Select Edition

Northern Northern
Southern Southern
Global Global
NZ NZ

Kriel confirms Lions exit and switch to Premiership

By Online Editors
South Africa and Lions flanker Jaco Kriel

Gloucester have signed Springbok Jaco Kriel, with Johan Ackermann raiding his former club the Lions to sign the flanker who has made 69 Super Rugby appearances

ADVERTISEMENT

Kriel hasn’t played in Super Rugby this season due to an injury he picked up on international duty last year.

The 1.86m 101kg forward made his debut for South Africa in the June international against Ireland in 2016 and has picked up 11 caps.

Kriel’s move to the Premiership had been rumoured for a number of months, but it was finally confirmed by his club on Monday.

Continue reading below…

Video: Dan Carter exclusive interview

Video Spacer

“Jaco has unfortunately been plagued by injuries stemmed from 2017’s international duty and has therefore not been able to play for the Emirates Lions this season.” Lions CEO Rudolf Straeuli said.

Straeuli expressed concern over yet another player heading to the Northern Hemisphere to ply his trade.

“We are always sad to lose a player but to lose a player of this stature hurts the Franchise and the Industry.”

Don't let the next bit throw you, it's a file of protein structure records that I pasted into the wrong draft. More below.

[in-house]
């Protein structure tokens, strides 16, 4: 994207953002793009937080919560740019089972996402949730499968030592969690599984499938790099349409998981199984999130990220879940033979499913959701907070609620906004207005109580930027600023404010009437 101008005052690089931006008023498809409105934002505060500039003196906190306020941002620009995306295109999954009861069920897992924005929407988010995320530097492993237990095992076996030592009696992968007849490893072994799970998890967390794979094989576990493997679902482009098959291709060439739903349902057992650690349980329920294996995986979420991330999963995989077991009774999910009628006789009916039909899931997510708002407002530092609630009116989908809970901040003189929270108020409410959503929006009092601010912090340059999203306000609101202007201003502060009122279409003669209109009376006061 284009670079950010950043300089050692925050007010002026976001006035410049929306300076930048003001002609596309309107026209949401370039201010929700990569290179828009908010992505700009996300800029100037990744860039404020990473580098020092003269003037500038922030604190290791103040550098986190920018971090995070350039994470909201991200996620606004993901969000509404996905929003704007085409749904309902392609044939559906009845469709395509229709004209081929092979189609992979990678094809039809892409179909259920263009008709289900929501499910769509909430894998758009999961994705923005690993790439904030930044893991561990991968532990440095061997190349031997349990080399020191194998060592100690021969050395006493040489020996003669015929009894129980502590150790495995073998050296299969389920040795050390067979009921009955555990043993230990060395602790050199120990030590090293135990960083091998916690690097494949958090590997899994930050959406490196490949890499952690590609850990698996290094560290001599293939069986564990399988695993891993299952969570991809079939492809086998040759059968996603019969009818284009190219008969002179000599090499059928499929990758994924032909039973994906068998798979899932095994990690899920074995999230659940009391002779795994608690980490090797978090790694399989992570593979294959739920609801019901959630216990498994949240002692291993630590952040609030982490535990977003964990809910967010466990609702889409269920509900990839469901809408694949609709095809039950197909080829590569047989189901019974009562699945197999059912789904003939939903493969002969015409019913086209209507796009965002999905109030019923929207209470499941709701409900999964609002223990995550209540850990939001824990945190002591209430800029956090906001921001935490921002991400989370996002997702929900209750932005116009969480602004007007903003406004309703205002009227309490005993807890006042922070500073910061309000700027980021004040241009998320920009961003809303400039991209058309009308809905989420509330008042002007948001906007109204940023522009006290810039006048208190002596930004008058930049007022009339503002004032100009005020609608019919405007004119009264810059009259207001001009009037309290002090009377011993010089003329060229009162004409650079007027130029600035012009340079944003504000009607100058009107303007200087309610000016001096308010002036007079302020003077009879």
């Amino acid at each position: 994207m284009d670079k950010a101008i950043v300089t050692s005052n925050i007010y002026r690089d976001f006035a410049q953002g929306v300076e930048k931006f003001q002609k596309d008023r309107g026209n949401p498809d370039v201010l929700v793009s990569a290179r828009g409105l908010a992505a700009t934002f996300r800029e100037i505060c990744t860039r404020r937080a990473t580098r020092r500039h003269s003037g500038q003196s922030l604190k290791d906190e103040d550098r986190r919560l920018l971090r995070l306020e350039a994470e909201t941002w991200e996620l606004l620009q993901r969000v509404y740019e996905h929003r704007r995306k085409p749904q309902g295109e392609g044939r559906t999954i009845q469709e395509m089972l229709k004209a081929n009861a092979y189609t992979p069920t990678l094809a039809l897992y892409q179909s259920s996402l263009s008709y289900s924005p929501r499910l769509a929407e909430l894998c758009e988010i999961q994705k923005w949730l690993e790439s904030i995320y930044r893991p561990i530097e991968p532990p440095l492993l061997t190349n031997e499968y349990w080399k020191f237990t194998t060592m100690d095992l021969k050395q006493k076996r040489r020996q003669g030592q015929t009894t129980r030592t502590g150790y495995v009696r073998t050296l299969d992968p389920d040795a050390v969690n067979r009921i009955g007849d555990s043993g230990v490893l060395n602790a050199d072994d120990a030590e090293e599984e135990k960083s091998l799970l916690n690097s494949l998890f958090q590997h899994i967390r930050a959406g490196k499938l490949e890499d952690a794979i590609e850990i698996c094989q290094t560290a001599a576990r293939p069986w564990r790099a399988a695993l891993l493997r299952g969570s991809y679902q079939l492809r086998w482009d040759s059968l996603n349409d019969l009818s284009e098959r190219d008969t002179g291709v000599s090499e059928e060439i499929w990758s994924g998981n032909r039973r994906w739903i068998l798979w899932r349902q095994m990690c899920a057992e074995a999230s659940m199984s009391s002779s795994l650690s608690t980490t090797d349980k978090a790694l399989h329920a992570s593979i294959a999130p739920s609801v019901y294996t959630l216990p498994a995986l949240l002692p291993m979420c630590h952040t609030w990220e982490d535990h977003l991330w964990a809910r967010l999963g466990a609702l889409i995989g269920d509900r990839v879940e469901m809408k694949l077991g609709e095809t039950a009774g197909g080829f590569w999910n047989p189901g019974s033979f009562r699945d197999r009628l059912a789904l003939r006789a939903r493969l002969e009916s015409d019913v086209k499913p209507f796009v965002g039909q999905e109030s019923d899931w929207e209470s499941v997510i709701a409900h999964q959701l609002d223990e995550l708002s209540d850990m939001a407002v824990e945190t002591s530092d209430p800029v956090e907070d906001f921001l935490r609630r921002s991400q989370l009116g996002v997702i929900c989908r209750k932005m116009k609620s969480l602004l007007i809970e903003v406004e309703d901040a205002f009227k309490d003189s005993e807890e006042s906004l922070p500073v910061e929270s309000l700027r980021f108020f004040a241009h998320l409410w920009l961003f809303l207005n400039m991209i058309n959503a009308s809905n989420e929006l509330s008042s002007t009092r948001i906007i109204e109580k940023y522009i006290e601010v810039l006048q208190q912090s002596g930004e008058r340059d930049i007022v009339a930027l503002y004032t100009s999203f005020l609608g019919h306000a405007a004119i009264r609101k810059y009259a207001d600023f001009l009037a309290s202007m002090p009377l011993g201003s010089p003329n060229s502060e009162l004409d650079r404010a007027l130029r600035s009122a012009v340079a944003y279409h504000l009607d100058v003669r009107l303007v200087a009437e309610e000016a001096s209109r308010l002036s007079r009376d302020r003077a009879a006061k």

ADVERTISEMENT

“We wish Jaco a speedy recovery and rehabilitation and hope to see him applying his trade back in South Africa in the future.”

The 28-year-old’s departure will be a blow to new Springboks head coach Rassie Erasmus, who can only select overseas players with over 30 caps, but that does not apply in World Cup years.

Erasmus, named as Allister Coetzee’s successor at the start of March, will take charge of his first match on June 2nd against Wales in Washington DC, followed by a three-test series against England which begins on June 9th in Johannesburg.

Kriel was club captain at the Emirates Lions and, during his time wearing the armband, the backrower lifted the Currie Cup with the Golden Lions team, on top of leading the Lions to back-to-back Super Rugby finals.

ADVERTISEMENT

Director of Rugby David Humphreys spoke of his excitement in welcoming Kriel to the club.

“Jaco’s record in his career so far speaks for itself, and he is a player that Johan rates very highly. He will understand immediately what Johan expects from his players, and the style of play that we are trying to promote.

“Jaco was one of the leading players for the Lions during their development as a squad, and their drive to two Super Rugby finals, and has also been a real star in the Springbok jersey.

“At the club, we have some really exciting young players, especially in our back row forward area, and Jaco’s arrival will provide us with more world class quality in that position, especially with the pressures put on the squad as we take on Champions Cup rugby next season.

“He has been frustrated to miss out this season with a shoulder injury however, he has already met with all of our backroom team at Hartpury College, and he will be fit and firing come the start of the new season.”

ADVERTISEMENT

Join free